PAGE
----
a&tisfied. She regular demand thereafter, barring

unprecedented

increase in demolitions and replacements, viill probably be around
600t000 dwelling units e year*

If during the period when general and

spdcial demand operate concurrently construction activity is stepped
up to say a isiillioii units a year, a subsequent let-down will be inevitable.
Historical analogies are seldom close, and no one can rightly be
very confident of inferences drawn front earlier situations, but it
seems to me nevertheless that there Is enough similarity between
conditions prevailing at the beginning of tha last building boo© and
those obtaining today to justify a tentative expectation that the
forthcoming boom will repeat, in a general way, the pattern of the
preceding one*
If this expectation is justified, we may look forward to a protracted housing shortage, accompanied by rising rants and values,
with the latter culminating at very high levels when building activity
at last overtakes the current growth In occupancy (plus demolitions).
By that tii&e construction costs will be high, along with lend values
and contractor-developer profit margins, and the momentum of the
building boom will carry it forward despite a decline in the growth
of occupancy and the accumulation of vacancies*
lenders will bo full of confidence*

By that time also,

Tho most liberal loans will be

made at the top of the market, or even during the early stages of the




jtceasion in values. The sale of new housing will he supported against
the growing competition of existing structures by a narrowing of the
wide profit margins previously obtained by contractors and developers,
and by excessive credit.

In the end the process will enter its

critical stage when new housing can be sold only at prices which severely
restrict output and when lenders becoiae disturbed by the adverse trend
of developments*

A fairly abrupt contraction of activity will then ensue*

This pattern of developments is not presented as a definite forecast,
but merely as a basis for orienting our expectations at the moment*

Con-

stant rechecking and revision of these expectations will be necessary as
time goes on*

It is quite possible* that eoxae of the incipient develop-

ments of the currant housing situation., such as pre-fabrication and mass
production, or government leadership in the mortgage market, may later
become sufficiently controlling to alter the pattern, or th*t the course
of business activity in general may provide a background for housing
construction so different from that of the Twenties that a radically
modified pattern results*

Just now, however, I see no reason to reject

the pattern of the preceding housing boom as a tentative guide to the
future*
If governmental authority is to be invoked to prevent the accumulation of a housing surplus and a subsequent reaction some years from now,
it seems to me that control over the supply of ussrtage funds for new
construction is the most promising approach*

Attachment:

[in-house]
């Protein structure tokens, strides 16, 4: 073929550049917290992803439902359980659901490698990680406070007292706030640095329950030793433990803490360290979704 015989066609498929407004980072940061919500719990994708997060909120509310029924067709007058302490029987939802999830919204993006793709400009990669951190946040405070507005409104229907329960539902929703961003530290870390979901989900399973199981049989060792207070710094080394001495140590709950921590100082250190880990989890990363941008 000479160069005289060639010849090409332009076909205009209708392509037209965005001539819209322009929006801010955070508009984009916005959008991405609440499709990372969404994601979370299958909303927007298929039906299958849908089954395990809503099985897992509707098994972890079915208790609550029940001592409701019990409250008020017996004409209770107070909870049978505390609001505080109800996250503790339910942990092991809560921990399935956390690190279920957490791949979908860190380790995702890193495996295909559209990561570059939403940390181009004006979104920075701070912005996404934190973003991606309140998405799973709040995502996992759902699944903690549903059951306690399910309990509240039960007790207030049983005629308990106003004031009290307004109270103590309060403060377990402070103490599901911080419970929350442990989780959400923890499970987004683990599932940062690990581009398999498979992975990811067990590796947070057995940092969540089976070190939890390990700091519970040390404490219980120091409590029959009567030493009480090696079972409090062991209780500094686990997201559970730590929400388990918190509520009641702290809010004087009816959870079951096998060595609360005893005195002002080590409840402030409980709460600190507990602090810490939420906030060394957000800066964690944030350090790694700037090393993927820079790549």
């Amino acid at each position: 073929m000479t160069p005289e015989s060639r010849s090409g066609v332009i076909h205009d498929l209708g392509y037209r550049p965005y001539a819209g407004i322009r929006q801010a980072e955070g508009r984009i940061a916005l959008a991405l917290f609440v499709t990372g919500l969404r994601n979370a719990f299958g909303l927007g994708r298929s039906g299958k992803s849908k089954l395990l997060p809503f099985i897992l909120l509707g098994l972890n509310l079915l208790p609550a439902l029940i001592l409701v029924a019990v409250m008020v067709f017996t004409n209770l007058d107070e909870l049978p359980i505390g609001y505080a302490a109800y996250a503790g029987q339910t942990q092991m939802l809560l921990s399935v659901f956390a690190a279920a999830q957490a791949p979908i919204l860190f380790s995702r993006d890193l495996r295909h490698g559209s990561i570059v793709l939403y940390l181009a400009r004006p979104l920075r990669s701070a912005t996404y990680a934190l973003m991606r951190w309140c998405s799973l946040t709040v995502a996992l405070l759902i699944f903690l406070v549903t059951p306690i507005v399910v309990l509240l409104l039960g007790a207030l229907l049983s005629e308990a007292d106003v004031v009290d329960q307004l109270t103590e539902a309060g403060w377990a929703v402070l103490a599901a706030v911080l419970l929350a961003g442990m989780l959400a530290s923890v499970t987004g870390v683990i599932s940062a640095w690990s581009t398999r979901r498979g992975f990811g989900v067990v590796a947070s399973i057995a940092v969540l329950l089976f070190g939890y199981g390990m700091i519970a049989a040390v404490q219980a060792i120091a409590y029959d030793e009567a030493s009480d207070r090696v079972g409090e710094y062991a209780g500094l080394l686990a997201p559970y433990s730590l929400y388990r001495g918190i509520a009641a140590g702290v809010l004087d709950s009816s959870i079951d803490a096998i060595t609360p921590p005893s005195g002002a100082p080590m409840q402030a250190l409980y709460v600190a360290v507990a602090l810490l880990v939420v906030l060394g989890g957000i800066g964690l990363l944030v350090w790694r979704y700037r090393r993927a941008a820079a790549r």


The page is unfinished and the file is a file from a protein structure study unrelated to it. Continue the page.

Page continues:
This would have to be saieh

more intimate and direct than the blanket and general control over money
rates now within the power of the Beserve Board*



-9-

It is one thing to prevent the development of housing surpluses,
and quite another to stabilize the volume of residential construction*
Even if it were possible to tie construction activity closoly to the
current growth in occupancy {plus current replacements) we would still
hi^ve building boons and depressions*

The growth of occupancy, as

we have seen, is extremely irregular, and promises to regain so £6
long as the economy is stibject to periodic business depressions. The
prevention of a housirig surplus several years hence - which is about
the most that \ e can even hope for from regulatory control - will not
?
prevent a boom and recession in the meantime*
recession prompt* gradual, and orderly*




It can only au&e the

Implications for Govera&sntal Policy
la view of the increasing shortage in housing, of the large amount
of construction necessary in. the next five years, and of the danger of a
housing boom and collapse, it appears desirable for the Govsrment to do
ushst it can to stimulate construction

In this way the danger of an

excessive concentration of building activity and excessively high prices
erne years hence may be lessened*

The longer it takes to attain an annual

output of some 800,000 units, the greater ^ill be the accumulated shortage,
and the more difficult it will be to achieve stability in building and in
general business activity*
chief obstacles to a considerably higher rate of building activity
in the next ye&r or so are the rise in the price of building materials
on the on© hand, and a shortage of skilled labor on the other*

Wholesale

prices of building materials have risen 5*5 percent in th* past few months
to a level only 4 percent under 1989*

A continuation of this rise would

be a matter of grave concern*
The shortage of skilled labor is a consequence of the long^continned
slump in building*

The seriousness of the shortage is indicated by the

numerous complaints on this score that arose last year srhen the output
of new housing units was only between £50,000 and 300,000*
This shortage makes for higher prices, an inadequate volume of building,
and less opportunity for the employment of unskilled building tsorkers*
The shortage might be lessened by governmental action in two ways*

In the

first place, the Government could land its influence against any shortening
of the work week in the building tr&des*

The average hours worked per

week in private building trere 32 for the first ten months of 1936 rhile the
highest average for « single month



54* Secondly, the Government could

in various ways provide for or encourage technical training in order to
relieve the most pressing shortages*
Whan the output of housing units etteine a volume of some 800,000
annually it may be desirable to attempt to restrain a further expansion*
If this could be done building activity might b© stretched over a longer
period with beneficial effects on both building employment and general employment*